Thursday, November 19, 2009

To long days and mosquito ridden nights

Found this random piece on my comp after a long time. Don't care for it too much but just reminded me of ACJ and the people there. To memory!
Cluelessness
48 students and a large room. "A list has appeared on the server". Laptop owners preach to their congregations.
The word or The sentence?
“Let’s change the name of the paper”
“Suggestions anyone?”
Silence. The WORD stands.
Helvetica , Georgia!!!
Copy/paste these fonts everday. College computers have selective amnesia.
Harsh realities
Lectures in Tamil. Sources on world trips. A week is technically only 4 days long.
Friday afternoon flurries
Who said Friday. We always thought Monday. The last person and piece becomes the scapegoat to push deadlines.
Homage to the language
Fill as many blanks and pages of the grammar exercise as possible two hours before the deadline.
Rewriting become the prerogative of a few
Caspar is a friendly ghost
Who said that deprivation was scary? Enlightenment dawns in unfamiliar terrain
Pandemonium
Hell breaks loose but the valiant finish the race. All pages of the deprivation issue are pdf-ed by 9 pm
Daily war
Engagement columns are man’s greatest gifts and missing reporters the greatest bane.
Nightmares at Nine
Pages in gestation. Intensive labour begins.
You are Shakespeare
Unfettered creativity and onomatopoeia rule the roost. Let the words flow
Information for future students: New police patrol cars are more comfortable than hostel rooms.
You are the future of American journalism!!
Tomorrow goes...
For the first two weeks. But the glossy pages of the tabloid finally appear to be loved and cherished from this time forth and forevermore.
Q and no A
Tracking news and fielding off ignorance is essential only on Friday morning.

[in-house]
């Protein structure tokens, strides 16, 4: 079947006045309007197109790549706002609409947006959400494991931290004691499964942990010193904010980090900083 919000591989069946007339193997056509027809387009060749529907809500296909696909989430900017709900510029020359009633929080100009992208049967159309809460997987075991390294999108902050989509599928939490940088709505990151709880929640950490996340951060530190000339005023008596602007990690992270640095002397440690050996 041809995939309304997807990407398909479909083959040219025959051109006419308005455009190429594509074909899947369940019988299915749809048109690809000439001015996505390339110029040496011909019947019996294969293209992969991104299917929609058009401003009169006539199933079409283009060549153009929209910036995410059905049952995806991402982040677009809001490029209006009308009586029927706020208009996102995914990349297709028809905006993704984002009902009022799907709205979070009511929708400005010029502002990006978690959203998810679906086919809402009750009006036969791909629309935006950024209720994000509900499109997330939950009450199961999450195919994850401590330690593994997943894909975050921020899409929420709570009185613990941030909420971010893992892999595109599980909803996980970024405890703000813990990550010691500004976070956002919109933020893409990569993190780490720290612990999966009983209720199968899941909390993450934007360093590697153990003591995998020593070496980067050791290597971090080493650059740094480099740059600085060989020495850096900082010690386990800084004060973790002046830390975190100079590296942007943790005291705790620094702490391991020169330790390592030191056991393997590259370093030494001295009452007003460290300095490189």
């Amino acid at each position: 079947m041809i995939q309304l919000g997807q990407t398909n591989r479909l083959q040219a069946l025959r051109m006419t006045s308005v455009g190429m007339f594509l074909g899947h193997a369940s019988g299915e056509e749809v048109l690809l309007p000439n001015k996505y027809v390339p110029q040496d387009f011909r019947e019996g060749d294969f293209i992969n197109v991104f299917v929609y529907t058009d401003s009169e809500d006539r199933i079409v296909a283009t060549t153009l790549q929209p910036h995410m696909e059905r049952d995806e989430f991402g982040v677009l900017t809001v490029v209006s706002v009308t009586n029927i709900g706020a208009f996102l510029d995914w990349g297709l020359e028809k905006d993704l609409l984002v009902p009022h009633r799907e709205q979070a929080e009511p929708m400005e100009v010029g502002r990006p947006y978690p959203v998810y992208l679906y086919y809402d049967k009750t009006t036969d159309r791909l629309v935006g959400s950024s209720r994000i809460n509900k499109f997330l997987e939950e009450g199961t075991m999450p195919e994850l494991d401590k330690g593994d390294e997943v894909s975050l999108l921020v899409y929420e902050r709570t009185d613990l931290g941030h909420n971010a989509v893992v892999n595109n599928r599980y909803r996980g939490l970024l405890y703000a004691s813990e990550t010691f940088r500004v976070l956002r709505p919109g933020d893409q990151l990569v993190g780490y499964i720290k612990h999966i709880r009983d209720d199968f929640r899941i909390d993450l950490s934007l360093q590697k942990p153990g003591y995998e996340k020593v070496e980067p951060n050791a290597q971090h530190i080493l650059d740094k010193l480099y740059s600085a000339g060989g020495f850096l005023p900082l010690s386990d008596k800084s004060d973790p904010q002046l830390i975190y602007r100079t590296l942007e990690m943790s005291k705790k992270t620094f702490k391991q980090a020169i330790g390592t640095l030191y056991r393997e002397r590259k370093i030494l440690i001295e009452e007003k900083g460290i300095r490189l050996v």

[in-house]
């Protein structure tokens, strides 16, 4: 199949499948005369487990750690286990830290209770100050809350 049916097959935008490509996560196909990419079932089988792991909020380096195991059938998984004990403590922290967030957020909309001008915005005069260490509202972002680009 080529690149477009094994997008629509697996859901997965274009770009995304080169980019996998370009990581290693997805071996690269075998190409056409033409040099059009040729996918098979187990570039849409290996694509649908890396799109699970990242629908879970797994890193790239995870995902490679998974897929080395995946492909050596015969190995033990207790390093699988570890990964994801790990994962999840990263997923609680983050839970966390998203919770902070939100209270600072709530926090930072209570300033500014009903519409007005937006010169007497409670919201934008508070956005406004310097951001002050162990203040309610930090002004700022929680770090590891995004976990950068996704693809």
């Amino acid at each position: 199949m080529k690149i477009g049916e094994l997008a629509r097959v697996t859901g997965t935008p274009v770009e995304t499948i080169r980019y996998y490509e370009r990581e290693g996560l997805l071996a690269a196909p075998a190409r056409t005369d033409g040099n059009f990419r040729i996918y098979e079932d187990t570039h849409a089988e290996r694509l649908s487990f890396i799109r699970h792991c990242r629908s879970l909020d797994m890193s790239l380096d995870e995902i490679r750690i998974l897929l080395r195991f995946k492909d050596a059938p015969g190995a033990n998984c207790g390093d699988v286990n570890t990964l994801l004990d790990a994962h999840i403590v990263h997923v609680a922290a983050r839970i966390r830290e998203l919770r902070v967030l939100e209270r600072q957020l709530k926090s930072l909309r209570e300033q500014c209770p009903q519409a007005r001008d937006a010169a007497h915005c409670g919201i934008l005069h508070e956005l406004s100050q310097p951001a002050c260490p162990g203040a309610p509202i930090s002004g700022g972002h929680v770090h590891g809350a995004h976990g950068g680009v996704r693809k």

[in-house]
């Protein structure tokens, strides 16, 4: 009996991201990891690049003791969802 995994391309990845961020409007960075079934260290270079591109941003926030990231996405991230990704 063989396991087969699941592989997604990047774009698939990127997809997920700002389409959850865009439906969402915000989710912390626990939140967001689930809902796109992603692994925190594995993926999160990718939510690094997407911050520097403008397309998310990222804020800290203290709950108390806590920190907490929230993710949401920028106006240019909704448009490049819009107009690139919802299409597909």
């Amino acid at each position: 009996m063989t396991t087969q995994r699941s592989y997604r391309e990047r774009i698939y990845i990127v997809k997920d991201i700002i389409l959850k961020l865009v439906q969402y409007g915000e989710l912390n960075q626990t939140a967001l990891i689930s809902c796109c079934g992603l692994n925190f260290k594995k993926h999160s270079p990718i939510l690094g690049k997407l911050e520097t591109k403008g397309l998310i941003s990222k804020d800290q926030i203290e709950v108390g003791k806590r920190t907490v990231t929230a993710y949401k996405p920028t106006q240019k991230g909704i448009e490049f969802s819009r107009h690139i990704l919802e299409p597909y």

The decision of the quiz master is meant to be contested.
Rest conferences
We asked and we got. But who said simulated was hot? Your eyes take a sleepy gleam.
New verb: Dissertate
End of your tether in rough weather. Missing books are your greatest foes.
5000 down, 2k to go. 8000, would be a dream come true.
IP: Information Please
Rouse a few to chase some clues. Raise a hue, the IP is soon due.
Omega and Alpha
A sigh and a cry.
We’d didn’t realize, the year had flown by.

Time hurts

Today I found what time could do
To me
To a trio
To banns of friendship
To comfort in silence
To the taste of hot/cold coffee
To long chats in a parked car
To the tussle for a comfy couch
To lazing on a sports field
To photocopied Chaucer notes
To buying Levis jeans’
To Barbara Ann
To shedding tears over marks
To discussions on life
To deciding on a half plate of chowmein
To weight loss/gain
To seven pups and Dirty
To misunderstandings
To a heart full of promises
To the yearning for a phone call
To speaking our minds out
To unuttered/unattended wounds
To believing that we loved each other’s company
To the best memories
To who we are and where we go
Today I found that TIME hurts

Wednesday, August 5, 2009

Beyond nostalgia